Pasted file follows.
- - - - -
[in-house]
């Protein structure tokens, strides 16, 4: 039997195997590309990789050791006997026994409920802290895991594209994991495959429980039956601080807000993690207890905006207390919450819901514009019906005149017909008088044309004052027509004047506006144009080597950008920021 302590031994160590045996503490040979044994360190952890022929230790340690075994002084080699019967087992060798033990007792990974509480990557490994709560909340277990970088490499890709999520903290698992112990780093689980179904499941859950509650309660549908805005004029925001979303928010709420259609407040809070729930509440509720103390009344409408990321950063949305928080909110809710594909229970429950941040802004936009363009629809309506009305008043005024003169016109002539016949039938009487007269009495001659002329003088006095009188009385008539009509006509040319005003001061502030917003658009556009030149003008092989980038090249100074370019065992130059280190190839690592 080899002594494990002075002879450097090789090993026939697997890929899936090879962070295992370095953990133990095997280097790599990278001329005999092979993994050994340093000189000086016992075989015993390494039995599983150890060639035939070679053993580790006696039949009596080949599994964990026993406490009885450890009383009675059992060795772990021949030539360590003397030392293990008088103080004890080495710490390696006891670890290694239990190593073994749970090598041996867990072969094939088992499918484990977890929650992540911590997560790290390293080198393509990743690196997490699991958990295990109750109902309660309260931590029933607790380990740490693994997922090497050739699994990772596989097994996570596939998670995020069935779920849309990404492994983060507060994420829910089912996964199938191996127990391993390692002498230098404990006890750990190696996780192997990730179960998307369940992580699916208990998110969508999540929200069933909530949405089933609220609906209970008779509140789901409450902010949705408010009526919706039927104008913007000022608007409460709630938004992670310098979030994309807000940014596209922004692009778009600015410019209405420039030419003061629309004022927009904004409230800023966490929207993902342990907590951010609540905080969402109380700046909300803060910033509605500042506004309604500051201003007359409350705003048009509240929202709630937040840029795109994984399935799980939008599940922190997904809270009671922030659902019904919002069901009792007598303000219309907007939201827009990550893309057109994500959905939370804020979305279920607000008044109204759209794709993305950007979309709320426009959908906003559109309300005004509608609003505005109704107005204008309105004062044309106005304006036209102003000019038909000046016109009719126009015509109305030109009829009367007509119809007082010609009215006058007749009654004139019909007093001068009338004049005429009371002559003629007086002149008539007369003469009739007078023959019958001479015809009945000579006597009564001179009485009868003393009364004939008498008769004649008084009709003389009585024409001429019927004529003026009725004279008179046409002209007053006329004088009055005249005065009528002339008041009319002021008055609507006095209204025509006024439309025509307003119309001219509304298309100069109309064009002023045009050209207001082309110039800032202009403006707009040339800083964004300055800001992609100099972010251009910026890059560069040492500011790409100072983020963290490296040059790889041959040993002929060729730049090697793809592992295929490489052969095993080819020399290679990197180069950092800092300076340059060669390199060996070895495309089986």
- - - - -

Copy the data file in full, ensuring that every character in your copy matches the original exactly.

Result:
[in-house]
């Protein structure tokens, strides 16, 4: 039997195997590309990789050791006997026994409920802290895991594209994991495959429980039956601080807000993690207890905006207390919450819901514009019906005149017909008088044309004052027509004047506006144009080597950008920021 302590031994160590045996503490040979044994360190952890022929230790340690075994002084080699019967087992060798033990007792990974509480990557490994709560909340277990970088490499890709999520903290698992112990780093689980179904499941859950509650309660549908805005004029925001979303928010709420259609407040809070729930509440509720103390009344409408990321950063949305928080909110809710594909229970429950941040802004936009363009629809309506009305008043005024003169016109002539016949039938009487007269009495001659002329003088006095009188009385008539009509006509040319005003001061502030917003658009556009030149003008092989980038090249100074370019065992130059280190190839690592 080899002594494990002075002879450097090789090993026939697997890929899936090879962070295992370095953990133990095997280097790599990278001329005999092979993994050994340093000189000086016992075989015993390494039995599983150890060639035939070679053993580790006696039949009596080949599994964990026993406490009885450890009383009675059992060795772990021949030539360590003397030392293990008088103080004890080495710490390696006891670890290694239990190593073994749970090598041996867990072969094939088992499918484990977890929650992540911590997560790290390293080198393509990743690196997490699991958990295990109750109902309660309260931590029933607790380990740490693994997922090497050739699994990772596989097994996570596939998670995020069935779920849309990404492994983060507060994420829910089912996964199938191996127990391993390692002498230098404990006890750990190696996780192997990730179960998307369940992580699916208990998110969508999540929200069933909530949405089933609220609906209970008779509140789901409450902010949705408010009526919706039927104008913007000022608007409460709630938004992670310098979030994309807000940014596209922004692009778009600015410019209405420039030419003061629309004022927009904004409230800023966490929207993902342990907590951010609540905080969402109380700046909300803060910033509605500042506004309604500051201003007359409350705003048009509240929202709630937040840029795109994984399935799980939008599940922190997904809270009671922030659902019904919002069901009792007598303000219309907007939201827009990550893309057109994500959905939370804020979305279920607000008044109204759209794709993305950007979309709320426009959908906003559109309300005004509608609003505005109704107005204008309105004062044309106005304006036209102003000019038909000046016109009719126009015509109305030109009829009367007509119809007082010609009215006058007749009654004139019909007093001068009338004049005429009371002559003629007086002149008539007369003469009739007078023959019958001479015809009945000579006597009564001179009485009868003393009364004939008498008769004649008084009709003389009585024409001429019927004529003026009725004279008179046409002209007053006329004088009055005249005065009528002339008041009319002021008055609507006095209204025509006024439309025509307003119309001219509304298309100069109309064009002023045009050209207001082309110039800032202009403006707009040339800083964004300055800001992609100099972010251009910026890059560069040492500011790409100072983020963290490296040059790889041959040993002929060729730049090697793809592992295929490489052969095993080819020399290679990197180069950092800092300076340059060669390199060996070895495309089986």